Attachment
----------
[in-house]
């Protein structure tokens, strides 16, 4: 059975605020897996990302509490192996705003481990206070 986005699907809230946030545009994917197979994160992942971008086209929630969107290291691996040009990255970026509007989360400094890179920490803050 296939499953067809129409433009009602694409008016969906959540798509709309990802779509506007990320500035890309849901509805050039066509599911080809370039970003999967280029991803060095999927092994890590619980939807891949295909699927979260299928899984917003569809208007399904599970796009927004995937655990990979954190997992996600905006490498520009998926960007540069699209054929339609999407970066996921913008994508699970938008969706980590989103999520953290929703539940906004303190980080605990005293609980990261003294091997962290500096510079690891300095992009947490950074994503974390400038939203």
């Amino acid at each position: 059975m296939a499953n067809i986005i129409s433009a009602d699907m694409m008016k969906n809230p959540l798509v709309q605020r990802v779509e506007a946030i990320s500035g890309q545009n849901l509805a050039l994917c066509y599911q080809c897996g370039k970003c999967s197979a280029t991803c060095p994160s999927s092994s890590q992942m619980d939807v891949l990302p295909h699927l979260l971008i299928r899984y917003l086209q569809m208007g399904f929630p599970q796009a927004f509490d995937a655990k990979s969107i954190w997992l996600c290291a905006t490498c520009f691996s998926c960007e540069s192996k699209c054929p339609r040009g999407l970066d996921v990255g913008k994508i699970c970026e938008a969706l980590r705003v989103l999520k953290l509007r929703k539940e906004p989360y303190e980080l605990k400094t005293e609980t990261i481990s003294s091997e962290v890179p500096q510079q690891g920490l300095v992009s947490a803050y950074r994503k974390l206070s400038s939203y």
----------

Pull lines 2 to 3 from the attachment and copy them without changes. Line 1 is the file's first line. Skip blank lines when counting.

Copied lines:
């Protein structure tokens, strides 16, 4: 059975605020897996990302509490192996705003481990206070 986005699907809230946030545009994917197979994160992942971008086209929630969107290291691996040009990255970026509007989360400094890179920490803050 296939499953067809129409433009009602694409008016969906959540798509709309990802779509506007990320500035890309849901509805050039066509599911080809370039970003999967280029991803060095999927092994890590619980939807891949295909699927979260299928899984917003569809208007399904599970796009927004995937655990990979954190997992996600905006490498520009998926960007540069699209054929339609999407970066996921913008994508699970938008969706980590989103999520953290929703539940906004303190980080605990005293609980990261003294091997962290500096510079690891300095992009947490950074994503974390400038939203």
């Amino acid at each position: 059975m296939a499953n067809i986005i129409s433009a009602d699907m694409m008016k969906n809230p959540l798509v709309q605020r990802v779509e506007a946030i990320s500035g890309q545009n849901l509805a050039l994917c066509y599911q080809c897996g370039k970003c999967s197979a280029t991803c060095p994160s999927s092994s890590q992942m619980d939807v891949l990302p295909h699927l979260l971008i299928r899984y917003l086209q569809m208007g399904f929630p599970q796009a927004f509490d995937a655990k990979s969107i954190w997992l996600c290291a905006t490498c520009f691996s998926c960007e540069s192996k699209c054929p339609r040009g999407l970066d996921v990255g913008k994508i699970c970026e938008a969706l980590r705003v989103l999520k953290l509007r929703k539940e906004p989360y303190e980080l605990k400094t005293e609980t990261i481990s003294s091997e962290v890179p500096q510079q690891g920490l300095v992009s947490a803050y950074r994503k974390l206070s400038s939203y």